All mosquitoes need water to complete their life cycle. It takes about 10 to 14 days for mosquitoes to complete their life cycle. A mosquito goes through four distinct stages: egg, larva, pupa, and adult. This life cycle from birth to death is about a month long.
What is the egg phase of a mosquito? Eggs are laid in clusters and float on the surface of water. They can be together in rafts, groups of hundreds, or lie separately on water or flooded soil. Most eggs hatch into larvae within 48 hours or can survive several years before becoming emerged with water and hatching into larvae. The female mosquito can lay up to 200 eggs at a time and must have a blood meal before she can lay eggs.
The mosquito larvae will live in water from 4 to 14 days depending on the water temperature. Larvae come to the water surface frequently to obtain oxygen. They feed on algae and small organisms living in the water.
The pupa stage is a resting, non-feeding stage. Mosquito pupae must live in water from 1 to 4 days, depending on the species and water temperature. When development is complete, the pupal skin splits and the mosquito emerges as an adult.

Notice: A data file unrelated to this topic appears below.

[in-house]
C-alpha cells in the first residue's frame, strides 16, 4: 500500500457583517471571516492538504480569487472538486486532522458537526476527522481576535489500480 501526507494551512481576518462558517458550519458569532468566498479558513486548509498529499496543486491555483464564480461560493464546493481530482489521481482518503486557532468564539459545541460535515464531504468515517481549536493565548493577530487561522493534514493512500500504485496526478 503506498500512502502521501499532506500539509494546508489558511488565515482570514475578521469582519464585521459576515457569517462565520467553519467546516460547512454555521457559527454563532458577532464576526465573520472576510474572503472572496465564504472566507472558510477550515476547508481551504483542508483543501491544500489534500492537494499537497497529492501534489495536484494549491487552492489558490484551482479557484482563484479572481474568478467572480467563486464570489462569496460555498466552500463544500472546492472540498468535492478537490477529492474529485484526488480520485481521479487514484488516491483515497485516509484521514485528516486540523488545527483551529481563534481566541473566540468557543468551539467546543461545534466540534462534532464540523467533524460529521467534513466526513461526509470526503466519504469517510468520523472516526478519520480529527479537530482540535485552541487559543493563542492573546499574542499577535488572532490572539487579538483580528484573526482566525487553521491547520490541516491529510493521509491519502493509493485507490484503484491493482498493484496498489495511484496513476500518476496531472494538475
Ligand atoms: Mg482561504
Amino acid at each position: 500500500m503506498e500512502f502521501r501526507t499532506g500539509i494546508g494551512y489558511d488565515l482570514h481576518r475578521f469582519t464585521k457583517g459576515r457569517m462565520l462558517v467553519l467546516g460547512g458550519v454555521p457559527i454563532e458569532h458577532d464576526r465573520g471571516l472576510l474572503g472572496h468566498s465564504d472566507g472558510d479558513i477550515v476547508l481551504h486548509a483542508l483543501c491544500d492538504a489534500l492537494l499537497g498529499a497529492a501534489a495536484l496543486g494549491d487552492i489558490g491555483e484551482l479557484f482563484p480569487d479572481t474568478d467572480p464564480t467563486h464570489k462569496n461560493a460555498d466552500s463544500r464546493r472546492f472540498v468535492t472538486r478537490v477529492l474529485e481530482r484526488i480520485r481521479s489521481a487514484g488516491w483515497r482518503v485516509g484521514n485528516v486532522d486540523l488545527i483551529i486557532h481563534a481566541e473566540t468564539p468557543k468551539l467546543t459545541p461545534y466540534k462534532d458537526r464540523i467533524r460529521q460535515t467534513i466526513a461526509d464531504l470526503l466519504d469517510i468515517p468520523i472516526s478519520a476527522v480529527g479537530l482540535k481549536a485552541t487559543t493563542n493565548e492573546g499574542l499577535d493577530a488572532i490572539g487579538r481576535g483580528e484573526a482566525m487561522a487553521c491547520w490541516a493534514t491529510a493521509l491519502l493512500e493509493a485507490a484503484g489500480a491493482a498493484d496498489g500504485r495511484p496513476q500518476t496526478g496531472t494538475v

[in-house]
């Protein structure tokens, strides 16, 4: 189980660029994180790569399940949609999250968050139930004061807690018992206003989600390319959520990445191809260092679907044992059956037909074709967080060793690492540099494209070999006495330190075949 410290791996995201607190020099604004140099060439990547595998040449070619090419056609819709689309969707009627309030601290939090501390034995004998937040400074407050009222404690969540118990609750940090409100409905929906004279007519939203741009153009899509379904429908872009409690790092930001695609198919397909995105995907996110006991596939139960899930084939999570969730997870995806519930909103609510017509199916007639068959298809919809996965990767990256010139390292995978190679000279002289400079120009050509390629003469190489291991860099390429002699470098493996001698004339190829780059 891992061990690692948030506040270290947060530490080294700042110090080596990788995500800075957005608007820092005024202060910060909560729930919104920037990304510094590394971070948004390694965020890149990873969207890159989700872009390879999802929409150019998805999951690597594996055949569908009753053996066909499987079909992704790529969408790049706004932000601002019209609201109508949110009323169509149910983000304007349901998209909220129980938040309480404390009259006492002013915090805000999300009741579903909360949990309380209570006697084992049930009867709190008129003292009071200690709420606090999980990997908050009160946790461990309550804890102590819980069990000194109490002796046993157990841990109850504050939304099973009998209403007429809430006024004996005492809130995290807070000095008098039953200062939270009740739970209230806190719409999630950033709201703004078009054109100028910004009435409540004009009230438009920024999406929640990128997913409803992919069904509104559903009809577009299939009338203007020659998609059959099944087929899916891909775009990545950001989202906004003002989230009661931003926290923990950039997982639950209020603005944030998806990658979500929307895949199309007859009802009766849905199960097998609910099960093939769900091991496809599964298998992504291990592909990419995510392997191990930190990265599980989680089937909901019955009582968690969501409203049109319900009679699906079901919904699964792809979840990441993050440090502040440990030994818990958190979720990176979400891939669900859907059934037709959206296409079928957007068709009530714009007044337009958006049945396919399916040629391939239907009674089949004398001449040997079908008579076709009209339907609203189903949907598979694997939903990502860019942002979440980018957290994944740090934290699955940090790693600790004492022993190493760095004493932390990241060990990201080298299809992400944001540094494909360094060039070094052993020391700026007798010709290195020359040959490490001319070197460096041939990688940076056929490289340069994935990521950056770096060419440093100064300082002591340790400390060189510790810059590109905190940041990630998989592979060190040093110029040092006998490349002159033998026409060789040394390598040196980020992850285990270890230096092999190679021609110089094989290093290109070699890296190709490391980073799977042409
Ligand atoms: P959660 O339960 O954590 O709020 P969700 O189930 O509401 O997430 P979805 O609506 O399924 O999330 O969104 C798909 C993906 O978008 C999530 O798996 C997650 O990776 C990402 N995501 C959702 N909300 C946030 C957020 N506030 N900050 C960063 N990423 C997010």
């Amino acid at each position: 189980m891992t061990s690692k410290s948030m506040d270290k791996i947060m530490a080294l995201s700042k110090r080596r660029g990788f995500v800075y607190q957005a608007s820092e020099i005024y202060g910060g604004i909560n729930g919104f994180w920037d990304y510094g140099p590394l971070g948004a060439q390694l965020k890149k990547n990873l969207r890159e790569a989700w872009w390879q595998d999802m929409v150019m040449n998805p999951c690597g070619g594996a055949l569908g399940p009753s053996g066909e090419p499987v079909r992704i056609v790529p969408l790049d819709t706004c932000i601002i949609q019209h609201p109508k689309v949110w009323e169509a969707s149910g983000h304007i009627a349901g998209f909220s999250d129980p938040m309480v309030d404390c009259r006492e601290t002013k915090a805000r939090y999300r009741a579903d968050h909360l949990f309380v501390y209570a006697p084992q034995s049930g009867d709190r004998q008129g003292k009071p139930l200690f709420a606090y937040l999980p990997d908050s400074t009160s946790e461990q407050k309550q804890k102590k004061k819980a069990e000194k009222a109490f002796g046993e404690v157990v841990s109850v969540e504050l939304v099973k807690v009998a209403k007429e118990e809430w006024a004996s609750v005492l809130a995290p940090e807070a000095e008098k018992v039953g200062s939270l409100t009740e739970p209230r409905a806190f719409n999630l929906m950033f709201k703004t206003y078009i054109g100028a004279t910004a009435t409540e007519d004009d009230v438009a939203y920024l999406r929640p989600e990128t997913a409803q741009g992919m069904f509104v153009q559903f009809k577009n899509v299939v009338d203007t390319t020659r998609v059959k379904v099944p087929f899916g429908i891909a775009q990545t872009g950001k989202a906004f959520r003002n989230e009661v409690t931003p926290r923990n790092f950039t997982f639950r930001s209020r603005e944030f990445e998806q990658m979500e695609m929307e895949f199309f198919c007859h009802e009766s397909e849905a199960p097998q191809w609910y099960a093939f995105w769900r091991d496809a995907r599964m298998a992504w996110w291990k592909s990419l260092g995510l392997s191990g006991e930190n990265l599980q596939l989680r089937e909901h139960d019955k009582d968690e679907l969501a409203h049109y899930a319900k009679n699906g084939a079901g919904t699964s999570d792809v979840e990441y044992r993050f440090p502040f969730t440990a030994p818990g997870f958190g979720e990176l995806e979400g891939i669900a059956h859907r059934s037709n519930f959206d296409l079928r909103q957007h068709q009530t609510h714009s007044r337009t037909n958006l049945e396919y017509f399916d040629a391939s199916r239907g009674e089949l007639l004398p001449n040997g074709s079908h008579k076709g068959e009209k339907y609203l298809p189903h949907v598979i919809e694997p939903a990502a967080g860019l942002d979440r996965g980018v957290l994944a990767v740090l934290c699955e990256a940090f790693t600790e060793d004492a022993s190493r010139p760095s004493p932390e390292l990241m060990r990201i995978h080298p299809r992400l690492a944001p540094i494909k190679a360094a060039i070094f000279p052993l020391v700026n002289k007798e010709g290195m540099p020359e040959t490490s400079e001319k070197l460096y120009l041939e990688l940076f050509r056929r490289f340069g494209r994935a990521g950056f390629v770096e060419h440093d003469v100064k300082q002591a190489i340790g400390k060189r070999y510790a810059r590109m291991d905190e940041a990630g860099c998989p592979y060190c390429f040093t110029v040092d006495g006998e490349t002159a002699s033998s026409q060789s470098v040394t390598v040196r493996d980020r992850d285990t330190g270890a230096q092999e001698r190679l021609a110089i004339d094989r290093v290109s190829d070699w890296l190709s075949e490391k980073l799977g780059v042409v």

The newly emerged adult mosquito rests on the surface of the water for a short time to dry, allowing all its body parts to harden. Most mosquitoes stay very close to where they hatch, but some species of mosquitoes can fly up to 10 miles in search of a meal. Mosquitoes live in weeds, tall grass, shrubs, and other cool, damp areas. The adult female can live up to a month and the male usually only lives one week. Only the female mosquitoes bite humans, birds, horses, and other animals to get sufficient blood to develop eggs, while the males feed on plant juices only. Also, mosquitoes cannot transmit AIDS.
Some people attract and are bitten more often by mosquitoes than other people. Cologne, perfumes, and scented body lotions can attract mosquitoes. Dark-colored clothing is also more attractive to mosquitoes. Everyone's body is different, and some people produce odors more enticing for mosquitoes.